In the northwestern Chinese province of Gansu is the city of Dunhuang, famous for its singing sand dunes. This phenomenon makes the stunningly high sand dunes “sing” in the wind, creating incredibly beautiful music.
The singing sand dunes are the center of many Chinese legends and folklore and are located along the famous Silk Road, an important trade route between Central Asia and Europe. They are also among the most culturally significant singing sand dunes in China.
Legend has it that the area was once a mountainous region where the Crescent Lake, which still sits at the foot of the dunes, was surrounded by sacred temples. Some believe that the sounds of worship coming from the temples disturbed the Yellow Dragon Prince sleeping in the nearby desert, who in his anger filled the region and all its inhabitants with sand. It is said that the music heard from the dunes comes from those buried within.
However, the scientific explanation for this phenomenon lies in a number of specific qualities that sand dunes possess. The quality of the sand grains is only one of the components that make the dunes sing. They are composed of small and medium particles, their size ensures the best movement and interaction of the grains. This, combined with their shape, creates different resonances and frequencies, and the smooth round fibers create a better sound.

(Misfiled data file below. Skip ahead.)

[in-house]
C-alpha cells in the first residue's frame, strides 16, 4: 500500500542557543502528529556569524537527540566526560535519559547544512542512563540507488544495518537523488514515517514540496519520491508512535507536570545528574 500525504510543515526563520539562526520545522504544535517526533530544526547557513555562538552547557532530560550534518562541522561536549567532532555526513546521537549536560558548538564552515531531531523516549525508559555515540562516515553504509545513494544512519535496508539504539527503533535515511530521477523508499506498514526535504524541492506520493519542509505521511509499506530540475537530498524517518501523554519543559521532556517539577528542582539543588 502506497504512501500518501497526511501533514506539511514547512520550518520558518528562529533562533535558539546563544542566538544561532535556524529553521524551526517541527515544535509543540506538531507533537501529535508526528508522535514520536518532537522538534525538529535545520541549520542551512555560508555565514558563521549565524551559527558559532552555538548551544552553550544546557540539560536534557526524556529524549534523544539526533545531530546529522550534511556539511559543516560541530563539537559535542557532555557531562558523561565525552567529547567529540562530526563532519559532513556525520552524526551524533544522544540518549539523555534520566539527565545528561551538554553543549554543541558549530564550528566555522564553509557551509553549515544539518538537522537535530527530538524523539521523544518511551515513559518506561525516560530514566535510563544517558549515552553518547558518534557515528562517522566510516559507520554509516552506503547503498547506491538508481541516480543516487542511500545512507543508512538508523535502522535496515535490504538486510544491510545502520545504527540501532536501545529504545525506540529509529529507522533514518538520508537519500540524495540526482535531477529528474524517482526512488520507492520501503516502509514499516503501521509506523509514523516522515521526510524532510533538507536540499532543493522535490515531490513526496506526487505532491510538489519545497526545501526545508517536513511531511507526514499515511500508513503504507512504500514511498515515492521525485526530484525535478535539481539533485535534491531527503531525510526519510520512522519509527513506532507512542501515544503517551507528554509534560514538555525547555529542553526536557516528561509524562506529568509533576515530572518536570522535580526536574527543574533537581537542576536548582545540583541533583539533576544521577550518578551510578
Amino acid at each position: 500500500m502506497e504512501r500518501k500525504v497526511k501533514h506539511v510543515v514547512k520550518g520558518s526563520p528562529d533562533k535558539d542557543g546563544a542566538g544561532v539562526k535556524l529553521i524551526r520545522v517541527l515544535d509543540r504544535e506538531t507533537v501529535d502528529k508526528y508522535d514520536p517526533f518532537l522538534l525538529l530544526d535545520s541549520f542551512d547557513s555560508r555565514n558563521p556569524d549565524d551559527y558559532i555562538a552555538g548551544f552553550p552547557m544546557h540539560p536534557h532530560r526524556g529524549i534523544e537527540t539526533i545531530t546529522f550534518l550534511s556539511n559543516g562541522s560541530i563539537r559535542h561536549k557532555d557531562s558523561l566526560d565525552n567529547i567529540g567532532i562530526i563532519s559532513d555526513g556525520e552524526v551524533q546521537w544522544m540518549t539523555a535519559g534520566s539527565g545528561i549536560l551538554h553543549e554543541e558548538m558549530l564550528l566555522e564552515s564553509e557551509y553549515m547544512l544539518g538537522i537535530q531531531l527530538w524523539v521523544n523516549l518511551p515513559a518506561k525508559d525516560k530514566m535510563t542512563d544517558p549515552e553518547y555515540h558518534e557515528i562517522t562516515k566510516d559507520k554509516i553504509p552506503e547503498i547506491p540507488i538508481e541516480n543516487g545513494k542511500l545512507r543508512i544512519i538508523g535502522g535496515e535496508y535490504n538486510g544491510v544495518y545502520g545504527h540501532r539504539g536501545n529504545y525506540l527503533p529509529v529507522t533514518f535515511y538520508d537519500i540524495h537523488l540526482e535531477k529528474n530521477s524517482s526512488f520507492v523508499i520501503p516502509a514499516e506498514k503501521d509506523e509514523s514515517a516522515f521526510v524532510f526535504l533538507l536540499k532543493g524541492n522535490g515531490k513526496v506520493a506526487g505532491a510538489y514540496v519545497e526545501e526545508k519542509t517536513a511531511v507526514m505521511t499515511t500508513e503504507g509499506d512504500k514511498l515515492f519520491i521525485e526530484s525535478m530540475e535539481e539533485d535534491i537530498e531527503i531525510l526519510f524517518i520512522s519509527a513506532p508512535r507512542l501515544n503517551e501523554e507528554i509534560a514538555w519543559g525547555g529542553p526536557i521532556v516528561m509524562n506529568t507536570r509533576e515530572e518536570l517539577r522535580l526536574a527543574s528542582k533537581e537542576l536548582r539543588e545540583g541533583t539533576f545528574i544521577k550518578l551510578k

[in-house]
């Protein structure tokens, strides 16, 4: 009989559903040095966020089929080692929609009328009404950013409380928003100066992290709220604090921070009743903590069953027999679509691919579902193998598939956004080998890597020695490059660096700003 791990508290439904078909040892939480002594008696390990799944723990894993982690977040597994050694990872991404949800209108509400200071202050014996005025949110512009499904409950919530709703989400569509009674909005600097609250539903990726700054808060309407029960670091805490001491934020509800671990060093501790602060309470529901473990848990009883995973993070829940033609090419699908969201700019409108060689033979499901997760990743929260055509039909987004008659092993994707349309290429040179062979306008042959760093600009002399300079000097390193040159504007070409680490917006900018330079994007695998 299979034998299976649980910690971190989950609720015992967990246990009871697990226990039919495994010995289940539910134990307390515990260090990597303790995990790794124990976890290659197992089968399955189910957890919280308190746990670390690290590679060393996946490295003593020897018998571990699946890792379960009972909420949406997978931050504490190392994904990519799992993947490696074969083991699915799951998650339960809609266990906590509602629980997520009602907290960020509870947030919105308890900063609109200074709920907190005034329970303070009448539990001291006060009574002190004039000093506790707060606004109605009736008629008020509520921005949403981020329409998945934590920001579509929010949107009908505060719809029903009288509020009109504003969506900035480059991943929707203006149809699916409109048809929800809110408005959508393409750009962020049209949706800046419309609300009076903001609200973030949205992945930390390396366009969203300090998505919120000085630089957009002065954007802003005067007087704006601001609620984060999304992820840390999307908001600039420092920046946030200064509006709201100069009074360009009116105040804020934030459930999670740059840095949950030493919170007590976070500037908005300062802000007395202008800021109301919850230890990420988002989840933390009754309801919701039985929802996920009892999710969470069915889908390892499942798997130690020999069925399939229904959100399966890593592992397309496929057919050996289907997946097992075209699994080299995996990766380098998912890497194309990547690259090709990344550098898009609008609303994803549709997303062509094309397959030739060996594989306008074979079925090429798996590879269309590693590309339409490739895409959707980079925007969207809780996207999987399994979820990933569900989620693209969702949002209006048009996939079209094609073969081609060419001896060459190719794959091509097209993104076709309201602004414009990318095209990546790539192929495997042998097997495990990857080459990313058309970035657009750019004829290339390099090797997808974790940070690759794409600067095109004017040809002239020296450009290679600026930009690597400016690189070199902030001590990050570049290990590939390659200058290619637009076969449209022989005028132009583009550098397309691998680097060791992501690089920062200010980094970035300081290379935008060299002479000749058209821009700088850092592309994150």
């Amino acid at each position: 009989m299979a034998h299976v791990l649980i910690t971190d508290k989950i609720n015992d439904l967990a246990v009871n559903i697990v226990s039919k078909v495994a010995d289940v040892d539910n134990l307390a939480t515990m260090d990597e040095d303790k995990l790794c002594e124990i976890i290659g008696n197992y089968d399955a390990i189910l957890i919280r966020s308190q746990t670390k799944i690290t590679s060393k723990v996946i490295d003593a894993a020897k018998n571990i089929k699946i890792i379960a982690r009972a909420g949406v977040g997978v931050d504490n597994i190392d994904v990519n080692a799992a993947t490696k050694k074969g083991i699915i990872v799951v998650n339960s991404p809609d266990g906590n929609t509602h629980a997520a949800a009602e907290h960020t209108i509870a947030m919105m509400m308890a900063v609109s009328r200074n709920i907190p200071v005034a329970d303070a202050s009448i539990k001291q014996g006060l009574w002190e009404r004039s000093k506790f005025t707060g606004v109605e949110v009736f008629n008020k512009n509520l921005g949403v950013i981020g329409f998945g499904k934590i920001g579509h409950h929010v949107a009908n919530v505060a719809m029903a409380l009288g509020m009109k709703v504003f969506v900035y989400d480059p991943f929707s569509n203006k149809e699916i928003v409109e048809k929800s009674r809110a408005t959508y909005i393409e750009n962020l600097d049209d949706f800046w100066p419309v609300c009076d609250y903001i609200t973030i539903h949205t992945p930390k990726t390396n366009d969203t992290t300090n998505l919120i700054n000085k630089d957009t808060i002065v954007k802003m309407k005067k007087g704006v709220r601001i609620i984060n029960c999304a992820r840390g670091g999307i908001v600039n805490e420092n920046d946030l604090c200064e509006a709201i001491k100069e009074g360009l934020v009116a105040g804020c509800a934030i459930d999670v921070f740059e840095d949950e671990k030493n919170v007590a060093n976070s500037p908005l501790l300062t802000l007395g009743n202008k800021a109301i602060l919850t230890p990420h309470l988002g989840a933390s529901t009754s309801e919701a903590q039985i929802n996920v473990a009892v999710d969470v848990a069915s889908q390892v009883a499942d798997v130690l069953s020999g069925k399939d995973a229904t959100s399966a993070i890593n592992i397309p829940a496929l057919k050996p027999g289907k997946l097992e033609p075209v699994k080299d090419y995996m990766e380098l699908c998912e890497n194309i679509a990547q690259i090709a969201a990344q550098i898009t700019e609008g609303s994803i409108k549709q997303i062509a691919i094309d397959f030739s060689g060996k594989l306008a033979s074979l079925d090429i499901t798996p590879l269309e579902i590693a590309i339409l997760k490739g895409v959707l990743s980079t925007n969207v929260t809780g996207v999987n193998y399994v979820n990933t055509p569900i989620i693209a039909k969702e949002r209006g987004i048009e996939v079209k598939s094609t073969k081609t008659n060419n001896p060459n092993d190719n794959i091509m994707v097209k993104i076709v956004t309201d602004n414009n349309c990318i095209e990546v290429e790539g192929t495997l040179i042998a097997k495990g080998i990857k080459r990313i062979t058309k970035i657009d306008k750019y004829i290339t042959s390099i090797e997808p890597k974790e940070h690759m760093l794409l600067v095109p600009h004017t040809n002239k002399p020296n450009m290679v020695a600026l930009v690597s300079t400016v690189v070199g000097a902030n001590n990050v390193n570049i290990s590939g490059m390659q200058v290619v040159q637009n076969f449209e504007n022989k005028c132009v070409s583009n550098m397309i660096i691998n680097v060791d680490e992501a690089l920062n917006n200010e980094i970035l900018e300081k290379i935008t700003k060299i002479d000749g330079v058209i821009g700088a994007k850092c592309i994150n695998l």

Dune shaping can also contribute to their sound, as the steepness of the slope affects the degree of interaction between the sand particles. And, of course, you need the right wind conditions to blow the particles just enough to create sound – when the wind is strong, the dunes make a loud roar, and when the wind is light, the hills make gentle music.
Surrounding structures can also create and amplify noise, as the mountains and hills create channels of airflow that direct the wind to certain areas around the dunes. When the wind disturbs the grains, it creates friction, which in turn causes the sand to vibrate, creating noise. In addition, the air cavities between the grains can work as resonating chambers that amplify the sound.
Arid climates also contribute to their sound, which is why singing dunes are found in desert environments. Low humidity levels increase friction between grains, creating sound as they rub against each other.
Structural and destructive interference with sand vibrations can create standing waves. These are stationary wave structures with fixed ridges and troughs. The combination of grain vibrations, resonance, and air cavities creates the characteristic sound of dunes.
In conclusion, the singing sand dunes of Dunhuang are a unique natural phenomenon that never ceases to amaze people with its beauty and mystery. Legends and folklore add to the atmosphere of this picturesque landscape, but the scientific explanation of the phenomenon also captures the imagination.